Friday, May 10, 2013

Innovation and the NSPS Webinar (Full Video)

On May 9, 2013, the Alliance for Green Heat and the Biomass Thermal Energy Council (BTEC) co-hosted a webinar with the EPA on how the new wood heater New Source Performance Standards (NSPS), which may be promulgated as early as 2014, may encourage or discourage innovation in wood and pellet stoves and boilers. The EPA's Gil Wood, Project Lead of the NSPS, provided an explanation of the new wood heater NSPS and answered attendee questions that had been requested in advance.

This webinar was  held in the lead up to the Wood Stove Design Challenge, a national competition to promote extremely clean, efficient, innovative and affordable cordwood technology. The complete recording is below and the slides are available for viewing here.

Introduction: 0:00 - 7:54.
Presentation by Gil Wood: 7:54 - 46:33. 
Q&A Session: 46:33 - 1:33:00.     

1 comment:

  1. John,
    I want to thank you and BETC for the webinar "How can the EPA encourage innovative new technologies?". However, the only good things I can see in the EPA review of the regulation is the intention to switch eventually to realistic cord wood instead of cribs for testing and to focus on the worst case burning situation. There is no mention of the owner's manual being recognized in respect to basic fueling protocol, i.e. coal bed and chunk size. If an innovator wants to design around cord wood, he has to pay for crib testing as well until it is abandoned. In discussing the webinar with a friend who attended the webinar and is much more knowledgeable than I about the industry, we both agree that the proposed regulation will kill the wood burning industry.

    The biggest impact of the regulation over the past 25 years has been to discourage woodburning in general. This may be good for air quality in one sense, but it does not seem to be favored by environmentalists, the DOE or the US Forest Service. The increased cost of certified units has increased the value of old dirty devices. True innovation in terms of performance, cost and esthetic value has been discouraged. The EPA is concerned about its data base, but it involves an unrealistic testing protocol based on the best available technology 30 years ago. Rather than encouraging innovation, the EPA is in many ways dictating design. I believe it is time to start all over again.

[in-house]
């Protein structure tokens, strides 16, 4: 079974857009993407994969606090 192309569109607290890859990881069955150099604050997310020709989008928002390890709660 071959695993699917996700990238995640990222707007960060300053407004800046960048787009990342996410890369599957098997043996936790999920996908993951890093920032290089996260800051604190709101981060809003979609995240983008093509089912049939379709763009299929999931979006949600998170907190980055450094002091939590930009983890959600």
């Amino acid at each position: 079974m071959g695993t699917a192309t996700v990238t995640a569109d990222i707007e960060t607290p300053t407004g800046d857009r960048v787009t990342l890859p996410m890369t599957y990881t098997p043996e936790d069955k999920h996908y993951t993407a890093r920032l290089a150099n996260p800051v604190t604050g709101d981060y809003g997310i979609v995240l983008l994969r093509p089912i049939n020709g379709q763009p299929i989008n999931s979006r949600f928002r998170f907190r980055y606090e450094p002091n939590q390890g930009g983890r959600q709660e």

Efficiency should be the focus of new regulation. The EPA intends to require its measurement but has not set any target. Its required hang tag for fireplaces and retrofit devices in its partnering program requires particulate numbers in grams per kilogram of fuel burned but does not say anything about efficiency. Would not consumers be more inclined to upgrade if the new appliance promised to double the efficiency---the same amount of heat and viewing pleasure with half the wood? Would this not be good for the environment?

    The EPA intends to use the Canadian standard B415.1 to measure efficiency. It references a 1987 US DOE report and imposes a very complicated procedure on top of the unrealistic EPA fueling protocol. There has been a lot of innovation in ways to measure efficiency in the past 25 years. The EPA should stimulate (not dictate or fund) the development of portable test equipment for certification purposes as the Europeans have done. One big advantage of portable equipment would be its use in the innovation process. It could also be used by states and local authorities to bless or shut down existing wood burning facilities such as dirty outside boilers. This equipment could also include opacity measurement which should approximate the EPA's current particulate measurement. Innovators could incorporate the technology involved in low cost alarms to warn owners they are burning dirty or automatically adjust the burn. The certified laboratories could get back to what they really love---R&D.

    In closing, I feel there is something basically wrong with our regulatory process. This review of a 25 year old regulation has been going on for a couple of years and is attempting to set passing grades seven years in the future. In an innovative environment, the industry and the consumers will assure progress. The regulators should be able to tighten the passing grade as indicated by current events without a big hassle. Whether this is due to the clean air act itself or the EPA, it should be simplified to reduce costs and encourage innovation. We also do not want to discourage world wide innovation and withhold its benefits from our consumers. Perhaps strict record keeping and a harsh penalty are needed for anyone importing units that have not been certified and quality controlled.

    -- John G. Meeker, DBA Woodkiln
    340 Kent-Cornwall Road
    Kent, Connecticut 06757